By Marci Liroff
Any good actor knows he needs to prepare the “moment before” any scene. Often forgotten is the “moment after.”
When I’m holding auditions for my projects, I see so many actors who have done their research on the project, made character choices, and are off-book. Yet when the scene starts, I see them turn on their “acting switch” and start acting, rather than just leaning back into the character and the scene at hand.
You have to know what happened leading into the scene you’re reading (whether it’s an audition or on set). Many times, you’ve only received a set of sides, no script, and a minimal character description with no way of knowing what just happened. Guess what? You have to make it up and flesh it out. Find clues within the material and come up with your own “moment before” so that you have an organic place from which to come.
The action and emotional moments don’t just come with your first line. They come from the second the scene starts, even before the camera is rolling. There are golden moments before the first line is delivered.
I always ask my cameraperson to shoot plenty of “heads and tails” to catch this magic. “Heads” (what we get on tape) refers to the specific choices that a smart actor does to set the scene before the first line. “Tails” is the amazing emotion we see at the end of the scene when most people are so into the role that they unconsciously show us something about the character we didn’t even know. Remember not to stop the scene and turn off when the scene ends. Stay in the moment and continue your emotions until you hear “cut” or the creative team comments on your performance.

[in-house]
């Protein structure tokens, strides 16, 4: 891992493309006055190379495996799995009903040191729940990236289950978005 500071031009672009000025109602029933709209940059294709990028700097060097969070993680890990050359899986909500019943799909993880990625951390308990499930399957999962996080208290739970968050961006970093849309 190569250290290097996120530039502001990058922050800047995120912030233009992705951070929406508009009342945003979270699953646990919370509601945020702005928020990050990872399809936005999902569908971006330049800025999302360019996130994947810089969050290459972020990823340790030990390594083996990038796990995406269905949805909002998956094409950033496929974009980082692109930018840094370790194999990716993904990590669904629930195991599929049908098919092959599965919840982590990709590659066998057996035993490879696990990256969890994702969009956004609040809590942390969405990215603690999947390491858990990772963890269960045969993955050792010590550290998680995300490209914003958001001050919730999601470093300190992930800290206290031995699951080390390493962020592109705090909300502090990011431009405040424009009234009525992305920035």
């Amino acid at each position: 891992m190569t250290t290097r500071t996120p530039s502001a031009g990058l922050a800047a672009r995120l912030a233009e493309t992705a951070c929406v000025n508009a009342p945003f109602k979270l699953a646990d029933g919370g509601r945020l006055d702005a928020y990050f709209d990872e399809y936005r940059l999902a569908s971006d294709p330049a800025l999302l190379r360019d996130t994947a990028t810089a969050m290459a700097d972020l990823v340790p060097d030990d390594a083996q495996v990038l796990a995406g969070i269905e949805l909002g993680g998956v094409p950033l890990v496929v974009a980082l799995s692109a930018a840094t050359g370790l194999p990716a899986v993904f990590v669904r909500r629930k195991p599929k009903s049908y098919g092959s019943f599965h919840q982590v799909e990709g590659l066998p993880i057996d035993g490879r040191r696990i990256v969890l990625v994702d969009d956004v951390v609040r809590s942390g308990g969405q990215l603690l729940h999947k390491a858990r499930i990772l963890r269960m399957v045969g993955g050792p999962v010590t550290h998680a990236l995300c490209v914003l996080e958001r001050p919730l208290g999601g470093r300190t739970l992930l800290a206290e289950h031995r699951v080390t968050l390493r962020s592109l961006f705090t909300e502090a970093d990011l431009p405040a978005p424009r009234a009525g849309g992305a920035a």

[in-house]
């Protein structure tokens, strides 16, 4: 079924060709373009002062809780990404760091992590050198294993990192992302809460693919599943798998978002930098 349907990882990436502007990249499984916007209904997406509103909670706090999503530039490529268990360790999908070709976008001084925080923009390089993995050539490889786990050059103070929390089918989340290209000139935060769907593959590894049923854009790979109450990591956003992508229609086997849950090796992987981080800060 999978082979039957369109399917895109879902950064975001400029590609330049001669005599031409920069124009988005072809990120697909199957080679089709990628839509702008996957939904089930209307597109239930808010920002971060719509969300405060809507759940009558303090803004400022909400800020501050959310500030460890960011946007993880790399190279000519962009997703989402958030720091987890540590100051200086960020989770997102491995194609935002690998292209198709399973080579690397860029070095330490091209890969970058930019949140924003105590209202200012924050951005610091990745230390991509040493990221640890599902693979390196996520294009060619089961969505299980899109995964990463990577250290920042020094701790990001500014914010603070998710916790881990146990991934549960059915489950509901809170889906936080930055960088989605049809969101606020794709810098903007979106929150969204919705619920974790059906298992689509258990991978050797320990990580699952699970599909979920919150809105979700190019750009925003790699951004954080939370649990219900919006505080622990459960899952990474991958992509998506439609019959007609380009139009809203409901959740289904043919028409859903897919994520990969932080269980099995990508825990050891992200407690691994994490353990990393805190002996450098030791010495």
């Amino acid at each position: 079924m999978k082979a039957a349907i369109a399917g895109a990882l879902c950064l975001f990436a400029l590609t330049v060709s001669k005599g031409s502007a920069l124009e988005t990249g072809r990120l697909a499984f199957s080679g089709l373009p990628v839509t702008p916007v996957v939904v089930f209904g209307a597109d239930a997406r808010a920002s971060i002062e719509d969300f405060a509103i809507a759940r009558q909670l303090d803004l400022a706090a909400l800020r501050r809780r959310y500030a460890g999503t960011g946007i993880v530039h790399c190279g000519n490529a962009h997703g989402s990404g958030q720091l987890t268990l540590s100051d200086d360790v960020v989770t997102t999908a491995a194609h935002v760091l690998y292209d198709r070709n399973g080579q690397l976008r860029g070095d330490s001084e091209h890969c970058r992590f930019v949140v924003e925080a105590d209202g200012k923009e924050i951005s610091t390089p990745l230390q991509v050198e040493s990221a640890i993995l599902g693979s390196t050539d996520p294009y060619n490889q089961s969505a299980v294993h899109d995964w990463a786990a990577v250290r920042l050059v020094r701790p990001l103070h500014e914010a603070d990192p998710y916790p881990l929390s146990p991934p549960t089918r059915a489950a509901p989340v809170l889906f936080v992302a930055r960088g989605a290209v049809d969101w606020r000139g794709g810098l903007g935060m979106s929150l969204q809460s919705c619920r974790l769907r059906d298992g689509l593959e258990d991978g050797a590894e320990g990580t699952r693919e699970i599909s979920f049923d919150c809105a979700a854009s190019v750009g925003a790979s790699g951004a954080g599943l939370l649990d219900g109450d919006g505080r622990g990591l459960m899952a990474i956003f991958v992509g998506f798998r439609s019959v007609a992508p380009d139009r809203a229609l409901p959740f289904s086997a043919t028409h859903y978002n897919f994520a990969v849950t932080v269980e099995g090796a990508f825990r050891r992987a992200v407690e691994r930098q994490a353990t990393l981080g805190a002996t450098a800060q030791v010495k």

I coach my clients to create a short sentence of a main objective to trigger their emotions going into a scene. Keep the stakes high for your objectives and the scene will have a deeper emotional life; “I have to get this information from her or I’ll lose her/I’ll die/she will leave me.” Along with this, you can create a visual “flash memory” of photos of what led up to this event. You have to be able to smell it and feel it as well.
The moment before isn’t what just happened. It’s what your character did that morning. Did you have a rough night sleeping? Did your car crap out on you on the way to meeting your boss in the scene? All of these things can play into your moment before and give you a richer performance.
If you’re auditioning for a very emotionally raw or intense role, protect your audition. You’ve probably spent the last 20 minutes or so in the waiting room amping up and zoning into your character. Then you come into the room and the director wants to chitchat with you or the introductions might distract you. A good casting director will instruct her team to start the scene and save the conversation for later. You can be proactive and politely say, “Let’s jump into the scene and I’d love to talk after.”
That said, if you have one or two lines such as “Here’s your coffee, sir,” you don’t want to do anything other than walk up and deliver the coffee. Adding too much “business” at the top (or end of a scene) is distracting and calls attention to what should be a simple action of moving the plot forward.
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Make sure to check out my new online course “How To Audition For Film and Television: Audition Bootcamp”. You can view it on your laptop or your mobile device and your subscription gives you lifetime viewing privileges for this course. I’ll be adding lectures throughout the year.
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